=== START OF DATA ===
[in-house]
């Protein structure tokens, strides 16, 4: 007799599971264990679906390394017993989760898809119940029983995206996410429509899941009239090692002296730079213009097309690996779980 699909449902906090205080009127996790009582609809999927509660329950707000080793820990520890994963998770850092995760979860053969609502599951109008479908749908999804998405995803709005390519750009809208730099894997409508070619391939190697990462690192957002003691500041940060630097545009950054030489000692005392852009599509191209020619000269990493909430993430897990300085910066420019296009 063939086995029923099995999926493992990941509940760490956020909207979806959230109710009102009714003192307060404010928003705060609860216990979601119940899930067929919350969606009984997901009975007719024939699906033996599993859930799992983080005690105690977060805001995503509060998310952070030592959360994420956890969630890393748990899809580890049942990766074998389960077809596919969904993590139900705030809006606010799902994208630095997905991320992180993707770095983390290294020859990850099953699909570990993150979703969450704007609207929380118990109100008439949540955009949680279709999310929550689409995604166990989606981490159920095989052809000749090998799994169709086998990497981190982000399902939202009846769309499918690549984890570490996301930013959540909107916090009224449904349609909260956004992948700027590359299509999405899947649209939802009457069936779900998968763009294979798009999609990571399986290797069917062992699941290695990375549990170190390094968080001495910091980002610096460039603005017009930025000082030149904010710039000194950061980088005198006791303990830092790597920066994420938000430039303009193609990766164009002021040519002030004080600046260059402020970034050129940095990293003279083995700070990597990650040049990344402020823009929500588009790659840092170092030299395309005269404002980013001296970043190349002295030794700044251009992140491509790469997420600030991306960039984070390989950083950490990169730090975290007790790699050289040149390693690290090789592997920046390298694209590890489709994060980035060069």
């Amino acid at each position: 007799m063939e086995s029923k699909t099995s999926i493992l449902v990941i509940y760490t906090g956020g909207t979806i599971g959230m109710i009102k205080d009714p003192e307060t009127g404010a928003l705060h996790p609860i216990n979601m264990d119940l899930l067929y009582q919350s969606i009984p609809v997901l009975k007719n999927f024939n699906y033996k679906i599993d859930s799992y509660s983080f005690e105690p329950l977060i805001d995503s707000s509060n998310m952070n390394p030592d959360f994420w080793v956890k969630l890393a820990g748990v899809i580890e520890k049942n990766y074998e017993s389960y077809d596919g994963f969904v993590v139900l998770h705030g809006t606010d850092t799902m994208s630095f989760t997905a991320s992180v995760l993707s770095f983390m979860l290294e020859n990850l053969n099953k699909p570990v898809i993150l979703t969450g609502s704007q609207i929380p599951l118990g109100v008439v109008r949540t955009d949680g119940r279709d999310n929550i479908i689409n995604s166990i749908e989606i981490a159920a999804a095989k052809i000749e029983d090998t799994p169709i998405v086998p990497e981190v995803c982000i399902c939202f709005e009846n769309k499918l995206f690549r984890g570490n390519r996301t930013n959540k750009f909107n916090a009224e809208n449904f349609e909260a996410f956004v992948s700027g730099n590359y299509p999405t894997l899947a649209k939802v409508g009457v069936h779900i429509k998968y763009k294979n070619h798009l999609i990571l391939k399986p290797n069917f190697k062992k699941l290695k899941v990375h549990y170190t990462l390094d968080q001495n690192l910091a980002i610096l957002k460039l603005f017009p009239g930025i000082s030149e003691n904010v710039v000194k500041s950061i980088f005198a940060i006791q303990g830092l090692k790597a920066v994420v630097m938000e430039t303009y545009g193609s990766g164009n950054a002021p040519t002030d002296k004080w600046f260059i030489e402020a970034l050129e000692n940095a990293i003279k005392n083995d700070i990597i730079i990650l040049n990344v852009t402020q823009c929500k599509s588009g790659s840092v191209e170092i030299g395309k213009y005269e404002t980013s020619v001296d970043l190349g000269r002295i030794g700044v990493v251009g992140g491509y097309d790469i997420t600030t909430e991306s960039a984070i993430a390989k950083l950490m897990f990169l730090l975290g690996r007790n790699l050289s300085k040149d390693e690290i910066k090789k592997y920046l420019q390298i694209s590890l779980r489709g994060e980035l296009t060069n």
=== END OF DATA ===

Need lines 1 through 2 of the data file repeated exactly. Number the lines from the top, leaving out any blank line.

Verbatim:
[in-house]
């Protein structure tokens, strides 16, 4: 007799599971264990679906390394017993989760898809119940029983995206996410429509899941009239090692002296730079213009097309690996779980 699909449902906090205080009127996790009582609809999927509660329950707000080793820990520890994963998770850092995760979860053969609502599951109008479908749908999804998405995803709005390519750009809208730099894997409508070619391939190697990462690192957002003691500041940060630097545009950054030489000692005392852009599509191209020619000269990493909430993430897990300085910066420019296009 063939086995029923099995999926493992990941509940760490956020909207979806959230109710009102009714003192307060404010928003705060609860216990979601119940899930067929919350969606009984997901009975007719024939699906033996599993859930799992983080005690105690977060805001995503509060998310952070030592959360994420956890969630890393748990899809580890049942990766074998389960077809596919969904993590139900705030809006606010799902994208630095997905991320992180993707770095983390290294020859990850099953699909570990993150979703969450704007609207929380118990109100008439949540955009949680279709999310929550689409995604166990989606981490159920095989052809000749090998799994169709086998990497981190982000399902939202009846769309499918690549984890570490996301930013959540909107916090009224449904349609909260956004992948700027590359299509999405899947649209939802009457069936779900998968763009294979798009999609990571399986290797069917062992699941290695990375549990170190390094968080001495910091980002610096460039603005017009930025000082030149904010710039000194950061980088005198006791303990830092790597920066994420938000430039303009193609990766164009002021040519002030004080600046260059402020970034050129940095990293003279083995700070990597990650040049990344402020823009929500588009790659840092170092030299395309005269404002980013001296970043190349002295030794700044251009992140491509790469997420600030991306960039984070390989950083950490990169730090975290007790790699050289040149390693690290090789592997920046390298694209590890489709994060980035060069």